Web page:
Cross-Party Oireachtas Member demand increased transparency from Facebook
A Cross-party group of Senators and TDs wrote to Facebook Ireland to request that the social media platform roll-out their new transparency features in Ireland in advance of the referendum on the 8th amendment on May 25th.
Dear Mr. Lambe,
In light of the upcoming referendum on the 8th amendment to the Irish constitution, we are writing to request that Facebook immediately roll out its recently developed transparency features on political advertising.
Recent months have seen escalating revelations on the extent to which social media platforms such as Facebook have served to facilitate inappropriate intervention in the democratic process. It is clear that greatly strengthened legislative and regulatory oversight is needed and that is something we as legislators are committed to delivering. However, we note that Facebook has also committed to urgently revise and improve its own processes. At the US Senate hearing earlier this week Mr Zuckerberg stated that his priority for 2018 is to prevent interference in five national elections taking place this year. The forthcoming referendum in Ireland must be afforded equal priority.
This referendum should not become another bad example of inappropriate intervention in the political process but should instead serve as an opportunity to pilot new and better standards. It is imperative that Facebook guarantee transparency around any political advertisements targeted at Irish voters between now and May 25th, including transparency around the persons or organisations paying for the promotion of such content.
We look forward to your response and hope you will be able to deliver the assurances and accelerated action that we seek.
Senator Alice-Mary Higgins, Senator Colette Kelleher, Senator Lynn Ruane - Civil Engagement Group Senator Grace O'Sullivan, Deputy Eamon Ryan - The Green Party Deputy Catherine Murphy - Social Democrats
Ireland is starting late on climate action and it should be starting stronger. Here are some important challenges, gaps and concerns which will need further attention and action in the months ahead.
Limitation of liability: This problematic clause limits compensation for citizens hurt by climate inaction at the same time as the Government want to introduce new liabilities/compensation for corporations under the Investor Court System/CETA with chill effect. It's more important than ever to stop the ratification of CETA.
Climate Justice: I am glad that the Government removed a weak and damaging definition of climate justice but am disappointed they did not replace it with the strong one as proposed by NGOs and Senators. Government must now prove sincerity on this through concrete global solidarity action for example at COP26 and through funding.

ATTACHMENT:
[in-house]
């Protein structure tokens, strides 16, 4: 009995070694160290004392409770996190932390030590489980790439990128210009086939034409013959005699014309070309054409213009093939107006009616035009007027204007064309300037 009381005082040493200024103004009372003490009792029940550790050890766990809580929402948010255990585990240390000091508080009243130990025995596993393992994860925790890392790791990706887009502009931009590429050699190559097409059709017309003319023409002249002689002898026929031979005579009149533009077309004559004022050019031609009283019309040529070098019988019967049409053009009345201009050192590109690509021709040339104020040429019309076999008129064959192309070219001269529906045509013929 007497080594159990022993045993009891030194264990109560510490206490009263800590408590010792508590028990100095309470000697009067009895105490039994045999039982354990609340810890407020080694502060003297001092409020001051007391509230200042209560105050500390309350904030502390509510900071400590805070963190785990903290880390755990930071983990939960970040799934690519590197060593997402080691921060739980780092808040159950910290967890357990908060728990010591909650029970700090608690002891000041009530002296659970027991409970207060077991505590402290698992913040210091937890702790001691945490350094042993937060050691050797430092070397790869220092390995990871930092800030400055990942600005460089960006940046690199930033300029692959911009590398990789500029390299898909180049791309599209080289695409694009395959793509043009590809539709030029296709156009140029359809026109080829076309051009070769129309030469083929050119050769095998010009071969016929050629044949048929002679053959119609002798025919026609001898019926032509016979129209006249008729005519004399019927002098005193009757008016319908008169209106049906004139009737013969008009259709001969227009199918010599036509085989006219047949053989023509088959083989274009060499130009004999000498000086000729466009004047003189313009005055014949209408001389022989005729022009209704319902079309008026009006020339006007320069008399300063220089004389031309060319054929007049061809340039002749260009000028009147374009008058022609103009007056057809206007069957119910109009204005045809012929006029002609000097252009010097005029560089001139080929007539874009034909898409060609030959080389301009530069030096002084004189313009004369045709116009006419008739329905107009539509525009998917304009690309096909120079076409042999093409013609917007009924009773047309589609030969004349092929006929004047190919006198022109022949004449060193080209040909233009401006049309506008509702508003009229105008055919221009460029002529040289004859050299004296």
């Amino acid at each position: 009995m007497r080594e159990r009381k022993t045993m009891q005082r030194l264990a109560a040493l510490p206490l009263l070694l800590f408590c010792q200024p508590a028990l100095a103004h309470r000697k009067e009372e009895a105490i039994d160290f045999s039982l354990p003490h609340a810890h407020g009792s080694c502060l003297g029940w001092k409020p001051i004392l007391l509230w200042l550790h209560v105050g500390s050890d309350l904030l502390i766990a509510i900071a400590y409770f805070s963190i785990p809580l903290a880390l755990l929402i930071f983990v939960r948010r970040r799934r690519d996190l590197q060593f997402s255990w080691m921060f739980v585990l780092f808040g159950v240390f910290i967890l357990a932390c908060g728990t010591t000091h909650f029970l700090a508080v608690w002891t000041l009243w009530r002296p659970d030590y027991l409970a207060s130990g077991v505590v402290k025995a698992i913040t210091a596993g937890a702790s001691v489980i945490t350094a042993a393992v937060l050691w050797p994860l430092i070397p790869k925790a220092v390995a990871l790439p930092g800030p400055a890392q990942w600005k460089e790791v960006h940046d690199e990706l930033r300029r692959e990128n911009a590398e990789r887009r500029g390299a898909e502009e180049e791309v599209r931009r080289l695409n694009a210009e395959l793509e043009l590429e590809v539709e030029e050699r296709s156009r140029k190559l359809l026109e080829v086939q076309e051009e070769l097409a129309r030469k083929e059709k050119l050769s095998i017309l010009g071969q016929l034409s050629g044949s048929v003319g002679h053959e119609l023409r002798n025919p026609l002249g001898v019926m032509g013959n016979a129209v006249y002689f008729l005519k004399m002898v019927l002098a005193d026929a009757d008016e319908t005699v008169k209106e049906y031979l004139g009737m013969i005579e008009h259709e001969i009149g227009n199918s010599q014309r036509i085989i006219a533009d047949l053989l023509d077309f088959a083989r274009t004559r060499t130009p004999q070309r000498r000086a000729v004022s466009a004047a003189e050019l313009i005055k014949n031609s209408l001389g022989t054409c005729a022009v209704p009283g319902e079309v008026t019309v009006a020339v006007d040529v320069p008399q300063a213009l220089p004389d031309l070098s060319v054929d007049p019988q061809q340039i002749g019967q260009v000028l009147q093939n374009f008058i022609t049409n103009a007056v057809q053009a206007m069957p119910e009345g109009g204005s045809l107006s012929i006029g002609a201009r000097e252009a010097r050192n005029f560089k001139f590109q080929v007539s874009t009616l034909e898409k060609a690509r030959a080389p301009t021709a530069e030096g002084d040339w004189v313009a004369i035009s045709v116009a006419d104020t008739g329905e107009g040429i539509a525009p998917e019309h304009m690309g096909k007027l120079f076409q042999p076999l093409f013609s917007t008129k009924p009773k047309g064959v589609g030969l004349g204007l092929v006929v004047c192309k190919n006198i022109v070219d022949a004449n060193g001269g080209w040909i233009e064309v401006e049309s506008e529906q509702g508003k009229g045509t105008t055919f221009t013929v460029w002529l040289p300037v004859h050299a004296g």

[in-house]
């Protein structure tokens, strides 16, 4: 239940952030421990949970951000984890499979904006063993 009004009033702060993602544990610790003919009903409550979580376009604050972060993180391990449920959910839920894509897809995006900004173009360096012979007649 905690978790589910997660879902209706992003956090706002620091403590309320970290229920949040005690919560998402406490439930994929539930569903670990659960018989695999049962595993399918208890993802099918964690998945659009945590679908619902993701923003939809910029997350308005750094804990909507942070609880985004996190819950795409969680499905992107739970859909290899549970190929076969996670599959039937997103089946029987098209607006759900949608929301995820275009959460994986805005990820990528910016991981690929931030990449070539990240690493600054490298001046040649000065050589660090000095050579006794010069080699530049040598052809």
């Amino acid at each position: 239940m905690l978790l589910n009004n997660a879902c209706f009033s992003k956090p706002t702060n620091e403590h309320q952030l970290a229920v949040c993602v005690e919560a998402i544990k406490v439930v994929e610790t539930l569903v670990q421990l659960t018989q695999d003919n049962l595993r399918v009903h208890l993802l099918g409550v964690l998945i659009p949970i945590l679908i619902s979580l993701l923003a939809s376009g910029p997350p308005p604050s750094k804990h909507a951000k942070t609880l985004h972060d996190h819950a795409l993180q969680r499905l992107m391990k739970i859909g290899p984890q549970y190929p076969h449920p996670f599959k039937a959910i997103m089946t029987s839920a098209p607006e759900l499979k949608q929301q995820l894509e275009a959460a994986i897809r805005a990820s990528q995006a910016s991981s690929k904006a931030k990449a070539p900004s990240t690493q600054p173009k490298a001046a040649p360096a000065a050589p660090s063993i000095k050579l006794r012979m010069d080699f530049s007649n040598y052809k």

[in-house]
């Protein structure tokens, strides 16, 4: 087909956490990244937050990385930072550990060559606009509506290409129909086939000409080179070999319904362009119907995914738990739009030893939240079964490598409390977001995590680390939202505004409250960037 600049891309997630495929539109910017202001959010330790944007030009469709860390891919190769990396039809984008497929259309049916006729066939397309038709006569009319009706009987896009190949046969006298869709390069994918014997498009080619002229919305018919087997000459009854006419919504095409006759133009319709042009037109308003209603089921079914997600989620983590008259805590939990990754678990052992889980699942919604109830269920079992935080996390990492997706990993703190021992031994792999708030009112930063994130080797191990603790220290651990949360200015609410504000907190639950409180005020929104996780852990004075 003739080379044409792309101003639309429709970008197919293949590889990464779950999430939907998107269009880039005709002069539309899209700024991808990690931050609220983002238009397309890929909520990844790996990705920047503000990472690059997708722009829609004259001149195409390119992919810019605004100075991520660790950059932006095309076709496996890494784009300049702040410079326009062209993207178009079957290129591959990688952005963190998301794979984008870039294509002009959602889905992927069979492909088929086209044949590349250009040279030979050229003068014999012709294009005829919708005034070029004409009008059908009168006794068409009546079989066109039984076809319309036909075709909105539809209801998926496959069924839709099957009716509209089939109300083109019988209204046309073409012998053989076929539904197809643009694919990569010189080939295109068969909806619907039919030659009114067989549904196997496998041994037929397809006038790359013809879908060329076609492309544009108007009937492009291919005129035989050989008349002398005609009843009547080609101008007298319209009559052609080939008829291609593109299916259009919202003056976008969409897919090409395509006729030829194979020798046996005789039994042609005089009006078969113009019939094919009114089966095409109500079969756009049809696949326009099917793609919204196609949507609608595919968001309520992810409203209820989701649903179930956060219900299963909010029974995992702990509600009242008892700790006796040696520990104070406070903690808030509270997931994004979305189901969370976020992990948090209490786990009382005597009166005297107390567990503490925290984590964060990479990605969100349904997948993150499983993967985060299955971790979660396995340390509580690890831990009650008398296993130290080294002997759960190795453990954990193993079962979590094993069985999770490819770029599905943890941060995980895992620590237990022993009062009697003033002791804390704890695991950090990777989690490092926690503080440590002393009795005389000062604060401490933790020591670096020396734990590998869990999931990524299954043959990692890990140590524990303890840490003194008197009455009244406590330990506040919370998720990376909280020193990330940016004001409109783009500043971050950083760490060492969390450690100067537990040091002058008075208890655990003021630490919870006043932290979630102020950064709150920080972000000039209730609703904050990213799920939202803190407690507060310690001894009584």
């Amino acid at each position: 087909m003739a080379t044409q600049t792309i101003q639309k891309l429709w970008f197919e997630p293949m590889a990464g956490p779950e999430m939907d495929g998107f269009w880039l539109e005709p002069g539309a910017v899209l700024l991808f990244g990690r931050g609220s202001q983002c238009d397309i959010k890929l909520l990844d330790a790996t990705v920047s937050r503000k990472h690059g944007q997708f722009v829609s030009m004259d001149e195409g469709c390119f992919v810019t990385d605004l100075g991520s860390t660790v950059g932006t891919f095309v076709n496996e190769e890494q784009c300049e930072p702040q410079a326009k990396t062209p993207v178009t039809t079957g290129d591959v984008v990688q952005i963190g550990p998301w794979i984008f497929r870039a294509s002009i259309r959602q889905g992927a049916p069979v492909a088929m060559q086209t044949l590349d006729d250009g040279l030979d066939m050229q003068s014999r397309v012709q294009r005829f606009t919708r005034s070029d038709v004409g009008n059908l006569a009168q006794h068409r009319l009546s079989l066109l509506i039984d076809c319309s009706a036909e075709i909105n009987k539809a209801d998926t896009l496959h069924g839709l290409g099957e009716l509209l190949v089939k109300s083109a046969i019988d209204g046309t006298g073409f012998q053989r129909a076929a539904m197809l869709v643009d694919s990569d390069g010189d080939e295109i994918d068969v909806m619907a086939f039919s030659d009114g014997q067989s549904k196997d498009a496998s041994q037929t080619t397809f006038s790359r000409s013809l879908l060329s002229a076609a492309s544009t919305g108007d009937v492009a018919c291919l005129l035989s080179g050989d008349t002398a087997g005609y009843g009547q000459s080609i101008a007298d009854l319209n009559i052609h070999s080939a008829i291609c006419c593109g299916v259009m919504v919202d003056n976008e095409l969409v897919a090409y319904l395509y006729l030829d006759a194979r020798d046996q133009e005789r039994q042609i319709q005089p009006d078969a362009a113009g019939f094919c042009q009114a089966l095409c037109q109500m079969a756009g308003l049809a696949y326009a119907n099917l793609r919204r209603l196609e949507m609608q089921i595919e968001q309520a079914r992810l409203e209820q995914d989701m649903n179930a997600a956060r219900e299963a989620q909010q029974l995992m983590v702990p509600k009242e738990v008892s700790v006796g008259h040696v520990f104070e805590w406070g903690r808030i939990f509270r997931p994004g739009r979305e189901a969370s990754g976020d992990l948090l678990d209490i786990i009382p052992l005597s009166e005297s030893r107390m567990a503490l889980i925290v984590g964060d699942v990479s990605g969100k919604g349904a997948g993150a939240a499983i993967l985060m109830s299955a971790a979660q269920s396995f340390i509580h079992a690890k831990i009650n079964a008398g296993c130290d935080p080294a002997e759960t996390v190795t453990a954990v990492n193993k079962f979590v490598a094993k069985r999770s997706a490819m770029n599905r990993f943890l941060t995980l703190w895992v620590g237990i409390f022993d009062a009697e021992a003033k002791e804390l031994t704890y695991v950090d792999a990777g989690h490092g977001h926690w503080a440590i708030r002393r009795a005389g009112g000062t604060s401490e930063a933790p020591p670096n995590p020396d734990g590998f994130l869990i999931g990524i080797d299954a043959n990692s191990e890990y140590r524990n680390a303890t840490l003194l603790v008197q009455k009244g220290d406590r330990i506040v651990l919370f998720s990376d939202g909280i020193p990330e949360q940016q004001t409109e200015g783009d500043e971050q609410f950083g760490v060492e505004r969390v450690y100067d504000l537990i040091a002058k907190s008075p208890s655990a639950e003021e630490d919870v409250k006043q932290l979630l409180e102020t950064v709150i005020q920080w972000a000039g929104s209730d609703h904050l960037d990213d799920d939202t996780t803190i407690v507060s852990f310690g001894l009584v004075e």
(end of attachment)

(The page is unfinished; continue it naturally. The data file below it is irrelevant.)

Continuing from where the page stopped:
Just Transition: "There are also people involved in just transition who have been ahead of us." A strong Just Transition definition is not included in the legislation. The Government will need to place communities, trade unions and others at centre of Just Transition for a ground up approach to climate action.
SDGs: Ireland played key role in negotiating the UN Sustainable Development Goals yet the Government rejected any amendments to include them in Climate Bill. The SDGs are not aspirational or optional they must be recognised as crucial blueprint for how we survive together on this fragile planet.
Market forces: "If we try to fit climate action into stock market model, we will fail and the world will burn". The Minister's economic framing doesn’t recognise that, as with housing, speculation is a problem not a solution and we can’t afford that.
2030 Target:”51% should be the floor not the ceiling”. Unfortunately the Government rejected my amendment to insert ‘at least’ before ‘51%’ which would have given the Climate Change Advisory Council flexibility to propose more ambitious budgets. Many scientists also have concerns regarding how the 51% target may be calculated.
Oil and Gas: The Climate Bill still allows the Minister to grant NEW licenses and leases for fossil fuel extraction, for example where there has been previous exploration licence. This actively undermines the aim of Bill and may be motivated by fear of litigation through the Energy Charter Treaty. Ireland needs to stop digging!